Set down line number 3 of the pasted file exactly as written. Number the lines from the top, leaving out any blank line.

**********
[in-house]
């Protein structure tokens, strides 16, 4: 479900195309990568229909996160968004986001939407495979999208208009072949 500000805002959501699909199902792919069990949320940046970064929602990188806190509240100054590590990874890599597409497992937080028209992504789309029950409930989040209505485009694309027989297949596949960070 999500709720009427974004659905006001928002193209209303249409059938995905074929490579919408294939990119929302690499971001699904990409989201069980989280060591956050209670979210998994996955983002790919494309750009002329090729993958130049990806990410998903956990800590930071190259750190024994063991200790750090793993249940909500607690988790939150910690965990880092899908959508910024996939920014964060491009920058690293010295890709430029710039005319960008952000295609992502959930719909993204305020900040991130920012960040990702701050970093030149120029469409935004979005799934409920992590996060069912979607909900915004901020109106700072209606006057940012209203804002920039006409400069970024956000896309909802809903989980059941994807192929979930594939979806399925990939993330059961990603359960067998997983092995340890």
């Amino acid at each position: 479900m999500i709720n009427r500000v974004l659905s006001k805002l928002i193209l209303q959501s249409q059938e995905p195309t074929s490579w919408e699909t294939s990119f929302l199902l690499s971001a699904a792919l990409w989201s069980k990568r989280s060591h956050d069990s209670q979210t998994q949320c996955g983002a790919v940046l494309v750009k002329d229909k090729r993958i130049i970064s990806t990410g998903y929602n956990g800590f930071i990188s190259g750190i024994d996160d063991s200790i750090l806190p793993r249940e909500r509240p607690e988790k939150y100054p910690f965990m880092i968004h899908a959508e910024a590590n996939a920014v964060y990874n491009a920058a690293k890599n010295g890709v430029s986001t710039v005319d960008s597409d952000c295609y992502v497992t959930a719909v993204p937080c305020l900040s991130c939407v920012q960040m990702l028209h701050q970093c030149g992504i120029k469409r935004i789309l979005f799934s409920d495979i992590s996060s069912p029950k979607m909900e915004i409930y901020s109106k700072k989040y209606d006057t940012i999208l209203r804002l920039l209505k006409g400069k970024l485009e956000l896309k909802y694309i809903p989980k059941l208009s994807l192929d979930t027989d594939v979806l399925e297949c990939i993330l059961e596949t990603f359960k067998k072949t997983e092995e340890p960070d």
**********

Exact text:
């Amino acid at each position: 479900m999500i709720n009427r500000v974004l659905s006001k805002l928002i193209l209303q959501s249409q059938e995905p195309t074929s490579w919408e699909t294939s990119f929302l199902l690499s971001a699904a792919l990409w989201s069980k990568r989280s060591h956050d069990s209670q979210t998994q949320c996955g983002a790919v940046l494309v750009k002329d229909k090729r993958i130049i970064s990806t990410g998903y929602n956990g800590f930071i990188s190259g750190i024994d996160d063991s200790i750090l806190p793993r249940e909500r509240p607690e988790k939150y100054p910690f965990m880092i968004h899908a959508e910024a590590n996939a920014v964060y990874n491009a920058a690293k890599n010295g890709v430029s986001t710039v005319d960008s597409d952000c295609y992502v497992t959930a719909v993204p937080c305020l900040s991130c939407v920012q960040m990702l028209h701050q970093c030149g992504i120029k469409r935004i789309l979005f799934s409920d495979i992590s996060s069912p029950k979607m909900e915004i409930y901020s109106k700072k989040y209606d006057t940012i999208l209203r804002l920039l209505k006409g400069k970024l485009e956000l896309k909802y694309i809903p989980k059941l208009s994807l192929d979930t027989d594939v979806l399925e297949c990939i993330l059961e596949t990603f359960k067998k072949t997983e092995e340890p960070d």